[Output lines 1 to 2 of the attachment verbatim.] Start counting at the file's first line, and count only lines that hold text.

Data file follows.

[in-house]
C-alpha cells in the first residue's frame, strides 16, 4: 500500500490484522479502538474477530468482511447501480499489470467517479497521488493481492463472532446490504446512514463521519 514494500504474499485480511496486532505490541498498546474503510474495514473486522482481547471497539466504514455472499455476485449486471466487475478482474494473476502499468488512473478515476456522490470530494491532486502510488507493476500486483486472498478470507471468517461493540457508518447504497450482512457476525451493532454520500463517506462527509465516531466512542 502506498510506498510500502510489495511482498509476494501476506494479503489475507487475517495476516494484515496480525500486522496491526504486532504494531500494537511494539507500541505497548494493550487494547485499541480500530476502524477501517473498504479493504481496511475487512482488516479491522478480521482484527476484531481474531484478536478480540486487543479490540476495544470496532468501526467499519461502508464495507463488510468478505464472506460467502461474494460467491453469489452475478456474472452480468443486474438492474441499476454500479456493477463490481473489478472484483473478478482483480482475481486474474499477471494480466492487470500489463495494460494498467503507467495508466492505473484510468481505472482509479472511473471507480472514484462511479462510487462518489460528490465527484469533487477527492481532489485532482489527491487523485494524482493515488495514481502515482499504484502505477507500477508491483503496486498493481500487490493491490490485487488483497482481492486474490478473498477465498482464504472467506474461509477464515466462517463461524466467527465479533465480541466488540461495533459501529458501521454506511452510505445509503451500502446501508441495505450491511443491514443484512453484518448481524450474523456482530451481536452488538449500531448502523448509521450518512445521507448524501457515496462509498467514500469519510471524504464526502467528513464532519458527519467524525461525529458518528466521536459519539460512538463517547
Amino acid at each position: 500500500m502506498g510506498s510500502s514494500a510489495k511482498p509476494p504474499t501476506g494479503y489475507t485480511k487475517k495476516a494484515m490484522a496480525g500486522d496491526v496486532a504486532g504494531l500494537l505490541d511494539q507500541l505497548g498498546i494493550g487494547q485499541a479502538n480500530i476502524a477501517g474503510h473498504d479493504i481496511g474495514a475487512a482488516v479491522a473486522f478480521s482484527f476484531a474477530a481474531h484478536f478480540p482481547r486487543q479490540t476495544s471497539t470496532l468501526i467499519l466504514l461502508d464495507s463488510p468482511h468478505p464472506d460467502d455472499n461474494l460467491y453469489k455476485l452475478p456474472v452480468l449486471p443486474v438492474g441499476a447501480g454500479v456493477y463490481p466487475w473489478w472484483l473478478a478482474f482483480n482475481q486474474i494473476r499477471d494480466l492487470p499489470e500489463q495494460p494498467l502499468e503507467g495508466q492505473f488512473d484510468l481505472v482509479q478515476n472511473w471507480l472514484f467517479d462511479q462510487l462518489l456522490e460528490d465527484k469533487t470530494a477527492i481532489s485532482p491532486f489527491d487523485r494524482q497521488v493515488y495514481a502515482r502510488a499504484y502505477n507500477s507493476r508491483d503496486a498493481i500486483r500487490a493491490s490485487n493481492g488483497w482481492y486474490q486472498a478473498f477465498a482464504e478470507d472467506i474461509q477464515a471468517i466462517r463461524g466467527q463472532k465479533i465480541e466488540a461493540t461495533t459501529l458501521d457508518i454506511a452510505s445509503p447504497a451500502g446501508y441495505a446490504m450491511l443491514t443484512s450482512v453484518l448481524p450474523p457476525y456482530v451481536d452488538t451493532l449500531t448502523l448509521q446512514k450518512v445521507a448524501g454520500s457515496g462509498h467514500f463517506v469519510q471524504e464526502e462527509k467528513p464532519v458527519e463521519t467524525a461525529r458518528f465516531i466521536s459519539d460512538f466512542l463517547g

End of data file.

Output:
[in-house]
C-alpha cells in the first residue's frame, strides 16, 4: 500500500490484522479502538474477530468482511447501480499489470467517479497521488493481492463472532446490504446512514463521519 514494500504474499485480511496486532505490541498498546474503510474495514473486522482481547471497539466504514455472499455476485449486471466487475478482474494473476502499468488512473478515476456522490470530494491532486502510488507493476500486483486472498478470507471468517461493540457508518447504497450482512457476525451493532454520500463517506462527509465516531466512542 502506498510506498510500502510489495511482498509476494501476506494479503489475507487475517495476516494484515496480525500486522496491526504486532504494531500494537511494539507500541505497548494493550487494547485499541480500530476502524477501517473498504479493504481496511475487512482488516479491522478480521482484527476484531481474531484478536478480540486487543479490540476495544470496532468501526467499519461502508464495507463488510468478505464472506460467502461474494460467491453469489452475478456474472452480468443486474438492474441499476454500479456493477463490481473489478472484483473478478482483480482475481486474474499477471494480466492487470500489463495494460494498467503507467495508466492505473484510468481505472482509479472511473471507480472514484462511479462510487462518489460528490465527484469533487477527492481532489485532482489527491487523485494524482493515488495514481502515482499504484502505477507500477508491483503496486498493481500487490493491490490485487488483497482481492486474490478473498477465498482464504472467506474461509477464515466462517463461524466467527465479533465480541466488540461495533459501529458501521454506511452510505445509503451500502446501508441495505450491511443491514443484512453484518448481524450474523456482530451481536452488538449500531448502523448509521450518512445521507448524501457515496462509498467514500469519510471524504464526502467528513464532519458527519467524525461525529458518528466521536459519539460512538463517547